The most popular latter-day candidate is Edward de Vere, 17th earl of Oxford. First proposed by John Looney[?] in 1920, de Vere is today the alternative candidate upon whom the majority of anti-Stratfordians have settled as their candidate for the identity of Shakespeare. Advocates of de Vere as the Shakespeare author are usually referred to as Oxfordians. Oxford died in 1604, the most convincing argument against Oxford's authorship, as ten of Shakespeare's plays have traditionally been dated after Oxford's death (and several of them, particularly The Tempest, which alludes to a 1609 shipwreck in Bermuda, specifically refer to events following 1604). Oxfordians have argued in his favor that striking similarities between his biography and events in Shakespeare's plays, the acclaim of his contemporaries regarding his talent as a poet and a playwright, his closeness to Queen Elizabeth and Court life, underlined passages in his Bible that correspond to quotations in Shakespeare's plays, and his extensive education and intelligence all support the theory that he was, in fact, the author of the plays and poems conventionally attributed to Shakespeare. Supporters of the standard view would dispute most if not all of these contentions. The supposed connections between Oxford's life and the plots of Shakespeare's plays is conjectural at best, for instance, and the acclaim of Oxford's contemporaries for his poetic and dramatic skill was distinctly modest. Near contemporaries, like John Dryden, indicated that Shakespeare got many details wrong in his depiction of life at court, which means that Oxford's court connections do not support the case for his authorship very strongly.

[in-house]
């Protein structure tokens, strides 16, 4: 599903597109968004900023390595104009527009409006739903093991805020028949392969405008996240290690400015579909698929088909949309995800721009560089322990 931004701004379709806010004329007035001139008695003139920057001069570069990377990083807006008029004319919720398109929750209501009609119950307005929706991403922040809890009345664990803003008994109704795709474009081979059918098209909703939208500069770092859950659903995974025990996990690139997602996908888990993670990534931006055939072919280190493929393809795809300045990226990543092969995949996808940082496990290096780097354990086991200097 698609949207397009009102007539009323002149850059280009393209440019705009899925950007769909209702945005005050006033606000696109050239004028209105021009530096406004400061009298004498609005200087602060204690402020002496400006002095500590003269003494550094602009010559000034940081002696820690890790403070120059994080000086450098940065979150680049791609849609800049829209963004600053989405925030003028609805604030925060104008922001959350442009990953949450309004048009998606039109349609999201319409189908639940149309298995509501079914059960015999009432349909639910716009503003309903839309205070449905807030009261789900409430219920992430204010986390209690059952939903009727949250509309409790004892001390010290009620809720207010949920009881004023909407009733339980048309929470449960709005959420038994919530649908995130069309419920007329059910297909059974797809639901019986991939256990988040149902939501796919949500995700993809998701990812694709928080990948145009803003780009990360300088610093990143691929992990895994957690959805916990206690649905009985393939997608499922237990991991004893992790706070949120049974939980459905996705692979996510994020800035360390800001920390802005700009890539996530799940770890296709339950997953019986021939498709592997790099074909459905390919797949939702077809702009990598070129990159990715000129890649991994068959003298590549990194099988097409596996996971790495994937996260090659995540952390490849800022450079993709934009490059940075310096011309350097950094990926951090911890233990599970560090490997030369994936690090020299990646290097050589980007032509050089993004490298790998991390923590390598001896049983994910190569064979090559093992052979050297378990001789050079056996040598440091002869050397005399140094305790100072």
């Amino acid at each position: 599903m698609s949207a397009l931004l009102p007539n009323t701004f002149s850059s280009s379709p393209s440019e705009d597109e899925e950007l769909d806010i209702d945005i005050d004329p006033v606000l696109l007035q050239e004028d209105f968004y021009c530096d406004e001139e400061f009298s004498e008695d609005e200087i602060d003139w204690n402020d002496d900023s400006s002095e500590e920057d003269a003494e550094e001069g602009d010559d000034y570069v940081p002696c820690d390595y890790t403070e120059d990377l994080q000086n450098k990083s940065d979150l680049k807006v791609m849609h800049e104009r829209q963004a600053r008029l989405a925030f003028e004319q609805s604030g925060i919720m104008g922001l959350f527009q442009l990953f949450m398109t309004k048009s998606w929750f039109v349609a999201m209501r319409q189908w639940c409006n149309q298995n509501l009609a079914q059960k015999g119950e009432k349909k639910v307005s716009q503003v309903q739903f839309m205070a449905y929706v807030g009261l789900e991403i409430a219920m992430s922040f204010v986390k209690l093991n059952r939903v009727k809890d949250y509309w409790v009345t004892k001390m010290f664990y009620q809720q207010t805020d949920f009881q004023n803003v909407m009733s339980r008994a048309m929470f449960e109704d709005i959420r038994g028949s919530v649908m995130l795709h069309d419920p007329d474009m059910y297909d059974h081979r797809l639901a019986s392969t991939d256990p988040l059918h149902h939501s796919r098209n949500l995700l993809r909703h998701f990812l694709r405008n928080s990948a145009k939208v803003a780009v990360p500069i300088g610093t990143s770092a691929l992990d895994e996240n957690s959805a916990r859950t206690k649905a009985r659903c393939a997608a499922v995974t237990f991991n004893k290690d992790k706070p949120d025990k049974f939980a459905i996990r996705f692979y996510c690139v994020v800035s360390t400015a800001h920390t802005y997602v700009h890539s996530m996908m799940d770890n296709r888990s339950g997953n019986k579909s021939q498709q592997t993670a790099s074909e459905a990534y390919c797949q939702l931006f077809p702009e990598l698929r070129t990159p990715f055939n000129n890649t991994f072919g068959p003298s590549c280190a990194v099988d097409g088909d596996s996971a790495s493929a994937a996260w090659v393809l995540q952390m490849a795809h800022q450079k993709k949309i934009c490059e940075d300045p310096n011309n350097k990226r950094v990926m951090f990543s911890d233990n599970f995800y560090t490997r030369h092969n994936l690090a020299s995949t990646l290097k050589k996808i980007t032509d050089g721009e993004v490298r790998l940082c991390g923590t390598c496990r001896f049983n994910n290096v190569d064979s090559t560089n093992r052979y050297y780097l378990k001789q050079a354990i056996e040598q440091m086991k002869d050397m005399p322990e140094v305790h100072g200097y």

Strong arguments exist, in fact, against the claim of any rival author. The opening lines of Sonnet 135 argue strongly against any alternate author, or at least any not named William: